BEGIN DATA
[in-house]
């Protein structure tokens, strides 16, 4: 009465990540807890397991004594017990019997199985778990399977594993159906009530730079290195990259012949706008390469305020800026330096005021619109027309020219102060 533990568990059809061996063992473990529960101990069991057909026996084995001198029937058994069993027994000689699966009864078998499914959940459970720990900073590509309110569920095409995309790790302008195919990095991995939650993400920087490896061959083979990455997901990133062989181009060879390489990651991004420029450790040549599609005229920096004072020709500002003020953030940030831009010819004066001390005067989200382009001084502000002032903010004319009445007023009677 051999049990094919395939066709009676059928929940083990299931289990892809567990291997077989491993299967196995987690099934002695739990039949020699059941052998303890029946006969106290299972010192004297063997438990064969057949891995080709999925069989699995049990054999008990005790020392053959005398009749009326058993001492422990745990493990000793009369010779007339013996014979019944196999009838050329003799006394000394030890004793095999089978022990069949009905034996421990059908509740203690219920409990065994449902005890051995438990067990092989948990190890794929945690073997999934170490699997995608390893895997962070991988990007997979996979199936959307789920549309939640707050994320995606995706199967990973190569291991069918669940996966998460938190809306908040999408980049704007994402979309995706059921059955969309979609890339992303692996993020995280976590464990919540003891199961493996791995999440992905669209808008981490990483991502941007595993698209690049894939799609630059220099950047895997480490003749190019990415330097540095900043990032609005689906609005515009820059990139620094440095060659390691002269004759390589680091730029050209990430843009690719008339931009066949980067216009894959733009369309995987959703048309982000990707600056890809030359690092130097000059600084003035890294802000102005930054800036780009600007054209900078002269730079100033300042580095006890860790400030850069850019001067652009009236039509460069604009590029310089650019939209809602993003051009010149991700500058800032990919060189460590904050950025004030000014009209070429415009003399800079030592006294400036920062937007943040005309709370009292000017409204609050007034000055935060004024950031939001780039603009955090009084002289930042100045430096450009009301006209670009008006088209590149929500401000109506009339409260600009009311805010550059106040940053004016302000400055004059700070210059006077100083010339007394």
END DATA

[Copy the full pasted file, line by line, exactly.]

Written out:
[in-house]
């Protein structure tokens, strides 16, 4: 009465990540807890397991004594017990019997199985778990399977594993159906009530730079290195990259012949706008390469305020800026330096005021619109027309020219102060 533990568990059809061996063992473990529960101990069991057909026996084995001198029937058994069993027994000689699966009864078998499914959940459970720990900073590509309110569920095409995309790790302008195919990095991995939650993400920087490896061959083979990455997901990133062989181009060879390489990651991004420029450790040549599609005229920096004072020709500002003020953030940030831009010819004066001390005067989200382009001084502000002032903010004319009445007023009677 051999049990094919395939066709009676059928929940083990299931289990892809567990291997077989491993299967196995987690099934002695739990039949020699059941052998303890029946006969106290299972010192004297063997438990064969057949891995080709999925069989699995049990054999008990005790020392053959005398009749009326058993001492422990745990493990000793009369010779007339013996014979019944196999009838050329003799006394000394030890004793095999089978022990069949009905034996421990059908509740203690219920409990065994449902005890051995438990067990092989948990190890794929945690073997999934170490699997995608390893895997962070991988990007997979996979199936959307789920549309939640707050994320995606995706199967990973190569291991069918669940996966998460938190809306908040999408980049704007994402979309995706059921059955969309979609890339992303692996993020995280976590464990919540003891199961493996791995999440992905669209808008981490990483991502941007595993698209690049894939799609630059220099950047895997480490003749190019990415330097540095900043990032609005689906609005515009820059990139620094440095060659390691002269004759390589680091730029050209990430843009690719008339931009066949980067216009894959733009369309995987959703048309982000990707600056890809030359690092130097000059600084003035890294802000102005930054800036780009600007054209900078002269730079100033300042580095006890860790400030850069850019001067652009009236039509460069604009590029310089650019939209809602993003051009010149991700500058800032990919060189460590904050950025004030000014009209070429415009003399800079030592006294400036920062937007943040005309709370009292000017409204609050007034000055935060004024950031939001780039603009955090009084002289930042100045430096450009009301006209670009008006088209590149929500401000109506009339409260600009009311805010550059106040940053004016302000400055004059700070210059006077100083010339007394």